The Committee is particularly concerned at the ease by which banned, and potentially dangerous, substances can be obtained for use by athletes. But it would also like better information to prevent athletes inadvertently taking banned drugs. There should be “clear reasoning” given by WADA (the World Anti-Doping Agency) as to why substances and methods are on the prohibited list. More attention should be paid to the science behind which substances are included on the list.

Greater emphasis should also be paid to ensuring that all drugs allowed for therapeutic use are given on the grounds of real medical need.

In the run up to the 2012 Olympics the Committee would like to see science used to develop more sophisticated detection techniques, including testing blood samples as well as urine.

The Committee wants it to be mandatory for UK athletes to compete internationally in the 12 months prior to the games before they are eligible to take part, as this would make it easier to detect unusual increases on an athletes performance.

A separate body should be established to undertake drug testing of athletes in the UK independent of UK Sport and the national government bodies of individual sports. This should also be responsible for monitoring and evaluating potential new illegal substances and methods as they are developed.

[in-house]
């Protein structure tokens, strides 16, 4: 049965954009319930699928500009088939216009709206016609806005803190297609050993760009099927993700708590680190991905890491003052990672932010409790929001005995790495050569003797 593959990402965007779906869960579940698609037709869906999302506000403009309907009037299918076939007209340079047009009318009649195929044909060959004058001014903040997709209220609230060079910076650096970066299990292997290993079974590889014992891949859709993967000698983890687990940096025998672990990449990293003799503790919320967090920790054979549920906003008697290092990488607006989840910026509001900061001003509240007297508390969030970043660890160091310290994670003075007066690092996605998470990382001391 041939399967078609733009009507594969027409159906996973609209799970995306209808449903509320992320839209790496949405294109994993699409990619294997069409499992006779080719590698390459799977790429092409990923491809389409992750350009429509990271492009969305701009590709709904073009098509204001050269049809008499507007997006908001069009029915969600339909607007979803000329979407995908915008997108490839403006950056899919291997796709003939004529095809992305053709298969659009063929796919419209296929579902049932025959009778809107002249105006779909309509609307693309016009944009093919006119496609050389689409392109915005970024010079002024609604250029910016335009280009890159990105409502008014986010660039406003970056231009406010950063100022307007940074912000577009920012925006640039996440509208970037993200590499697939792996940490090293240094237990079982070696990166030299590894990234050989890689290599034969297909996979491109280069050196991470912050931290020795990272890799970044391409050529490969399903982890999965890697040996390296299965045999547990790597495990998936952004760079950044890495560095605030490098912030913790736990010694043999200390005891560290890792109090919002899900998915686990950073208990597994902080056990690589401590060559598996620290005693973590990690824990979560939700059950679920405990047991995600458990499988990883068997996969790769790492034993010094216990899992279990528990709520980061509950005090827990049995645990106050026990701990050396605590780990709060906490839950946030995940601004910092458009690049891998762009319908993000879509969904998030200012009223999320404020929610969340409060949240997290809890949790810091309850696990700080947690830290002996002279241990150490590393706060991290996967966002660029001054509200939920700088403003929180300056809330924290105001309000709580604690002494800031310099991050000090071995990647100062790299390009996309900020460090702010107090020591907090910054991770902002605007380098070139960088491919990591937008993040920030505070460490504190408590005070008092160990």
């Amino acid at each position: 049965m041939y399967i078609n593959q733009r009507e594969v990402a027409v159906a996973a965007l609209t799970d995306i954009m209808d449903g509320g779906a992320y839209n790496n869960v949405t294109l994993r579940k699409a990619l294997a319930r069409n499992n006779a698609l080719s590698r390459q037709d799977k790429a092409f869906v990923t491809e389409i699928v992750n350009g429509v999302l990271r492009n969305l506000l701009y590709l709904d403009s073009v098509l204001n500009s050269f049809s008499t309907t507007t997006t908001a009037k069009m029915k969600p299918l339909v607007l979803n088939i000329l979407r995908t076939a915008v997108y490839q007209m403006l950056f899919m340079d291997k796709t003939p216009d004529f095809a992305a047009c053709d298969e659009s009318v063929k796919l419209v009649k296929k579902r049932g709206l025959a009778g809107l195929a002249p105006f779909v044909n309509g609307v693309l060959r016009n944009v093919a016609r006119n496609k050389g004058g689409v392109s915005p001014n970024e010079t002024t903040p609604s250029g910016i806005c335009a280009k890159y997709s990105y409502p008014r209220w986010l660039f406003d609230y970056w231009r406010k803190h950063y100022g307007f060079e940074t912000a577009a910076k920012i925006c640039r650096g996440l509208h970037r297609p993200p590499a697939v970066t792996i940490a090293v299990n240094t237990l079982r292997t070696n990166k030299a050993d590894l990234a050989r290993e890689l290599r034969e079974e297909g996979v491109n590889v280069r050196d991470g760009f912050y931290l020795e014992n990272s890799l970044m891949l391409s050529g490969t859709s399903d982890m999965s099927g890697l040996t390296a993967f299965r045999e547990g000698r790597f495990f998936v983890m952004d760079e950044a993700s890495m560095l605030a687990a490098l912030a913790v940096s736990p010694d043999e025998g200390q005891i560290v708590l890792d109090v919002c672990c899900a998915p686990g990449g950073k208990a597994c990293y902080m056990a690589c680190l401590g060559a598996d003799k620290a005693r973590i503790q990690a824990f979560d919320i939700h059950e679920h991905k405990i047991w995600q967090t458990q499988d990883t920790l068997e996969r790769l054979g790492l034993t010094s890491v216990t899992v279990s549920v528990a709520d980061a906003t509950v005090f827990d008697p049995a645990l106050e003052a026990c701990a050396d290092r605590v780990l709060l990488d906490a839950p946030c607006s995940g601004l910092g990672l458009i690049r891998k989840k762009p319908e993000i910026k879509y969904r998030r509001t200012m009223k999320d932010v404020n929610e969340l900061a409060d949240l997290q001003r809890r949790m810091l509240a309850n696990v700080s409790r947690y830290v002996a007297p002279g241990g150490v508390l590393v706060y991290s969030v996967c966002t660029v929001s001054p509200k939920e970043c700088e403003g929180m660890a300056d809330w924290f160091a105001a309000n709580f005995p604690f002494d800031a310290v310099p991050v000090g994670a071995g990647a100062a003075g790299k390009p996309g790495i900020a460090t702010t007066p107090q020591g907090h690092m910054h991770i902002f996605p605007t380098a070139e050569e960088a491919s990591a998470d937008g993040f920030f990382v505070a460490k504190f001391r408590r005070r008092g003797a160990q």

The Committee also supports the idea of a pilot project looking at the feasibility of a doping passport.

Chairman of the Committee Phil Willis said: “Sport matters to people and any scandal associated with British sportsmen or women resonates way beyond the immediate sporting world. It can be a matter of national humiliation.

“The 2012 Olympics have given us the perfect opportunity to showcase the best of  British sporting talent. We must not risk turning an occasion for national pride into one of embarrassment and disgrace. That is why the Government and the international sporting bodies concerned must do much more to identify and prevent doping scandals now.”